If you are inclined to spend the money right away (despite my pleas), look for a custodian with low fees, low minimum requirements, and a debit card to make it easy to use the money. In the past, you could also shop for a high interest rate, but rates paid on balances these days are all extremely low.

If you intend to use your HSA for long-term investing purposes (good for you!) you will want to compare fees but also examine the investment options provided. Low-cost index mutual funds are always a good investing staple. Often you can minimize fees by maintaining a minimum balance (usually $1000) in the “spending” account and transferring the rest to the “investment” account.

The tax advantages of an HSA cannot be over-emphasized. HSAs provide a “triple” tax benefit:  1) contributions are tax deductible (not counted as income), 2) the build-up is tax-free (just like an IRA), and 3) qualifying medical distributions are tax free (no matter when you take them).  This makes the HSA a combination of the best elements of the traditional and the Roth IRA, in a way.  For that reason, for those who qualify, contributing to an HSA should come before even contributing to an IRA.

I would urge you to think of your HSA as a “healthcare IRA.” Don’t spend anything out of it until you absolutely have to—let that tax-free buildup work in your favor.  Instead of paying for current medical expenses, keep the receipts.  You can reimburse yourself out of your HSA even many years later if you have receipts to prove your medical expenditures, even from many years earlier. Although HSA money, like Roth IRA money, should be among the last dollars to be spent, it should always be spent on qualifying medical expenses (or self-reimbursing for such expenses) in order to avoid tax.

In addition to reimbursing yourself for past medical expenses (for which you have meticulously kept receipts!) you can use your HSA money to cover medical expenses in later retirement, such as co-payments, deductibles, prescription drugs, vision and dental care, and a portion of your long-term-care premiums. You can also use the money to pay for your Medicare Part B, Part D or Medicare Advantage premiums. Your spouse can inherit your HSA and use it for the same expenses. 3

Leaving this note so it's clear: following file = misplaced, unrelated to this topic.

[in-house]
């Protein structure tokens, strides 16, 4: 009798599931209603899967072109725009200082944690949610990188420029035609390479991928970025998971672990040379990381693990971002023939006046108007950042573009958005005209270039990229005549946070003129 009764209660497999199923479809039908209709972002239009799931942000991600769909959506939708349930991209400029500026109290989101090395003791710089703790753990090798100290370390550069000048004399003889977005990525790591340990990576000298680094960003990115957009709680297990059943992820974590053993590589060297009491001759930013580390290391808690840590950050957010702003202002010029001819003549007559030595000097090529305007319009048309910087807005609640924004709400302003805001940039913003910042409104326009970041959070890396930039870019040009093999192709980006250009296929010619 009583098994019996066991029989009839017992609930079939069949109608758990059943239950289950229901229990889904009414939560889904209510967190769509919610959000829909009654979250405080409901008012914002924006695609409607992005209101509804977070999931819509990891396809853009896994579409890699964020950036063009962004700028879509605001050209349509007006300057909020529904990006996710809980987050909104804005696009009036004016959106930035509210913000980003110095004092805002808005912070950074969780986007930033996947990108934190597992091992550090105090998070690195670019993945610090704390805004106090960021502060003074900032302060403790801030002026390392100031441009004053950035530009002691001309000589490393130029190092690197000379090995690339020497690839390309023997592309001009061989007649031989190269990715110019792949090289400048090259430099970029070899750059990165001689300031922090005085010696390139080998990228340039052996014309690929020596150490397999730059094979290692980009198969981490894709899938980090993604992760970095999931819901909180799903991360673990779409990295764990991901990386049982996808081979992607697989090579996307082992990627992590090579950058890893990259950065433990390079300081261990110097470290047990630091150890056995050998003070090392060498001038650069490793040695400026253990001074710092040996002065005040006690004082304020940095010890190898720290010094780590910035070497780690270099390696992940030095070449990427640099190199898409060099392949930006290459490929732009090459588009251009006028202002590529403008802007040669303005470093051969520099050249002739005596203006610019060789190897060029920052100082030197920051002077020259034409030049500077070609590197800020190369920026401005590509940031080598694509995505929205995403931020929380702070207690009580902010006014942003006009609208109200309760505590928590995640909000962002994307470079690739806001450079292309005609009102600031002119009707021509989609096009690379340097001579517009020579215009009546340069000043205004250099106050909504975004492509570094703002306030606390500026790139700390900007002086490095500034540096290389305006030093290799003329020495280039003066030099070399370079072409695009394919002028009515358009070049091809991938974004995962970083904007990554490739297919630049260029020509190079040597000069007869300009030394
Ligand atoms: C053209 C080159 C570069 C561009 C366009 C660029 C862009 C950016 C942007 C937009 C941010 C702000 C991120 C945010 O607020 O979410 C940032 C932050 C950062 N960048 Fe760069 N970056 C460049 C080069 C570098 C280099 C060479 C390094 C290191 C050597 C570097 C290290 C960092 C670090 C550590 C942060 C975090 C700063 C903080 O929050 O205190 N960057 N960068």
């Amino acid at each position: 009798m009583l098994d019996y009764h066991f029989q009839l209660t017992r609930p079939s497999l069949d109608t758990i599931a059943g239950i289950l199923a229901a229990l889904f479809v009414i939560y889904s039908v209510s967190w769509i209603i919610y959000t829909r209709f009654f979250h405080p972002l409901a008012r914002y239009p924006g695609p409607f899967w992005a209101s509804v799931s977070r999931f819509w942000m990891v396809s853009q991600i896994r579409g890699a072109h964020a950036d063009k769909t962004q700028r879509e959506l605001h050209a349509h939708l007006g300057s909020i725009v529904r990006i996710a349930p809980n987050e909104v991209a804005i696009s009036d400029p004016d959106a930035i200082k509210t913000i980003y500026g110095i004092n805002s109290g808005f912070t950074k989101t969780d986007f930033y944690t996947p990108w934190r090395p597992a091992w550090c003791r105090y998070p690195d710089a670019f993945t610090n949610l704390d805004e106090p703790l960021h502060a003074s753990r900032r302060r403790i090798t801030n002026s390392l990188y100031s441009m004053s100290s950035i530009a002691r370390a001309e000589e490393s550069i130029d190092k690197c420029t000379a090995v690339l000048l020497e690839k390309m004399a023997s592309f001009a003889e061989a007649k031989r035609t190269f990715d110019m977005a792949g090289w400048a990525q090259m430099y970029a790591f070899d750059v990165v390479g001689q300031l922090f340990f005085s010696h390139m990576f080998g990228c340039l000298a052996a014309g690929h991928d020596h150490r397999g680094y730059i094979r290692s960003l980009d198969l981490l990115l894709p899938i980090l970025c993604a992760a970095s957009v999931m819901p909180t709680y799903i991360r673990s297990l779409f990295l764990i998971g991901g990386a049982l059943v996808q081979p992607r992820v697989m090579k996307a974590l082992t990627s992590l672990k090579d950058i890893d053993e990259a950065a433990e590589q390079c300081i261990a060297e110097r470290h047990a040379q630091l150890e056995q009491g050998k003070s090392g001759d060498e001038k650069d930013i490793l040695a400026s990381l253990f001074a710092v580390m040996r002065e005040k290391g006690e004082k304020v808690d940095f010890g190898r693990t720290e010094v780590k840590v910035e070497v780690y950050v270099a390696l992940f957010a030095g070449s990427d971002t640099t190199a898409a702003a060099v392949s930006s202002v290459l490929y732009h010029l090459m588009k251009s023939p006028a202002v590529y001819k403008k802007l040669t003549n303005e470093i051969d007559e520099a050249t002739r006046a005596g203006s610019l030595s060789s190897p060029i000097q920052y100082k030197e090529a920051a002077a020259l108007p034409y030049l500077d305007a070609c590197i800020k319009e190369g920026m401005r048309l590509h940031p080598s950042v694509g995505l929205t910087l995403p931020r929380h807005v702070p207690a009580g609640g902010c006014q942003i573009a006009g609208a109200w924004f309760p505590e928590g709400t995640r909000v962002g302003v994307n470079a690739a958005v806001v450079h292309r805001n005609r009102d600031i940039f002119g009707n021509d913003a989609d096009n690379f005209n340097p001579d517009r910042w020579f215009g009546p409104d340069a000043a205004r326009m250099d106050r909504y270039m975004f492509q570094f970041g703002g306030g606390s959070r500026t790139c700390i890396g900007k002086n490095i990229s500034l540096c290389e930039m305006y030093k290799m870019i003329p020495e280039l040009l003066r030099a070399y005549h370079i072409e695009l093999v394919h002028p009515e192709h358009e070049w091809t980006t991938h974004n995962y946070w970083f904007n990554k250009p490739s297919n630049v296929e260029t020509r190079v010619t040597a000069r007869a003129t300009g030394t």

Flexible Spending Accounts (FSAs)

Healthcare Flexible Spending Accounts (FSAs) have been around a long time—they were initially established in 1978. Only employers can establish FSAs, and 85% of large companies have them.4 Often part of a “cafeteria plan” of employee benefits, FSAs can be used to cover out-of-pocket medical, dental, vision, and pharmacy expenses (prescription only), as well as health insurance co-pays and deductibles.

Employees can generally enroll in their company’s FSA plan either when they begin work or during a specified open enrollment period set by the employer, generally toward the end of the calendar year. You are not allowed to make changes in your choice of how much to set aside unless you have a change in your personal financial status, such as a new birth in the family, death, adoption, marriage, divorce, or change in your insurance coverage. For that reason, it is important that you take the time to analyze your personal situation and make the best decisions regarding your likely future income, projected living expenses, health status, and family situation.

Unlike Health Savings Accounts (HSAs), which were created in 2003, the unspent funds in an FSA generally do not roll over to the next year if not spent. Any funds in the FSA at the end of the year are forfeited. This provision is known as the “use it or lose it” rule. Employers have the option of letting you rollover $500 from your FSA into the following year, or they may give you until March 15 to spend the money, but they aren’t obligated to give you those choices. This requirement has limited the popularity of the FSA, as it is difficult for most people to accurately project their upcoming year’s expenses.